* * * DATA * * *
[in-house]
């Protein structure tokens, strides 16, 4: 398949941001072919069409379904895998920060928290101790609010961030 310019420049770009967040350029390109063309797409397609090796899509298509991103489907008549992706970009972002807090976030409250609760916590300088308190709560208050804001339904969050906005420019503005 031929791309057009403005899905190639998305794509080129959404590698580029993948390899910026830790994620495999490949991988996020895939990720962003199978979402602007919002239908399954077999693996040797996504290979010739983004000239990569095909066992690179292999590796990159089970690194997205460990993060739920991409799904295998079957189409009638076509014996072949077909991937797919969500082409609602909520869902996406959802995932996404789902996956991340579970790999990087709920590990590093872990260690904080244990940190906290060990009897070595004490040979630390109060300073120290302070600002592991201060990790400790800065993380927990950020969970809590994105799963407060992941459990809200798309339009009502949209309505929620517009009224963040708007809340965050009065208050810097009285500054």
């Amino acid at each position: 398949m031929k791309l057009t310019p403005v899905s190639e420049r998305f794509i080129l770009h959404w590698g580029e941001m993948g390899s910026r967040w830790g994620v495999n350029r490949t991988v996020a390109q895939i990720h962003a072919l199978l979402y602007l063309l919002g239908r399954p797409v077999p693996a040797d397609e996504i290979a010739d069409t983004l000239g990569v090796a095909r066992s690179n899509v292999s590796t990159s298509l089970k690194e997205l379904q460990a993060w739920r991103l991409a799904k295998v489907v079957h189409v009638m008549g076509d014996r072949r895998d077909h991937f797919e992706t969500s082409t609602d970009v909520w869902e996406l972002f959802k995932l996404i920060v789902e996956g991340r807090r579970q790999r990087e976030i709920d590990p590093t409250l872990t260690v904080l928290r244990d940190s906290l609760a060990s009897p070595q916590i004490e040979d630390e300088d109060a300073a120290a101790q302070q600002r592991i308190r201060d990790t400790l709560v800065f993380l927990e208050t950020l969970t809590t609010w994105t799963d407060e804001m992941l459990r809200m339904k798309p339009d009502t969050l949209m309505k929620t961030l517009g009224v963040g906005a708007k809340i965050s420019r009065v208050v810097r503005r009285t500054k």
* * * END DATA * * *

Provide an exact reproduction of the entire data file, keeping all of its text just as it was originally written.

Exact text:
[in-house]
């Protein structure tokens, strides 16, 4: 398949941001072919069409379904895998920060928290101790609010961030 310019420049770009967040350029390109063309797409397609090796899509298509991103489907008549992706970009972002807090976030409250609760916590300088308190709560208050804001339904969050906005420019503005 031929791309057009403005899905190639998305794509080129959404590698580029993948390899910026830790994620495999490949991988996020895939990720962003199978979402602007919002239908399954077999693996040797996504290979010739983004000239990569095909066992690179292999590796990159089970690194997205460990993060739920991409799904295998079957189409009638076509014996072949077909991937797919969500082409609602909520869902996406959802995932996404789902996956991340579970790999990087709920590990590093872990260690904080244990940190906290060990009897070595004490040979630390109060300073120290302070600002592991201060990790400790800065993380927990950020969970809590994105799963407060992941459990809200798309339009009502949209309505929620517009009224963040708007809340965050009065208050810097009285500054």
């Amino acid at each position: 398949m031929k791309l057009t310019p403005v899905s190639e420049r998305f794509i080129l770009h959404w590698g580029e941001m993948g390899s910026r967040w830790g994620v495999n350029r490949t991988v996020a390109q895939i990720h962003a072919l199978l979402y602007l063309l919002g239908r399954p797409v077999p693996a040797d397609e996504i290979a010739d069409t983004l000239g990569v090796a095909r066992s690179n899509v292999s590796t990159s298509l089970k690194e997205l379904q460990a993060w739920r991103l991409a799904k295998v489907v079957h189409v009638m008549g076509d014996r072949r895998d077909h991937f797919e992706t969500s082409t609602d970009v909520w869902e996406l972002f959802k995932l996404i920060v789902e996956g991340r807090r579970q790999r990087e976030i709920d590990p590093t409250l872990t260690v904080l928290r244990d940190s906290l609760a060990s009897p070595q916590i004490e040979d630390e300088d109060a300073a120290a101790q302070q600002r592991i308190r201060d990790t400790l709560v800065f993380l927990e208050t950020l969970t809590t609010w994105t799963d407060e804001m992941l459990r809200m339904k798309p339009d009502t969050l949209m309505k929620t961030l517009g009224v963040g906005a708007k809340i965050s420019r009065v208050v810097r503005r009285t500054k």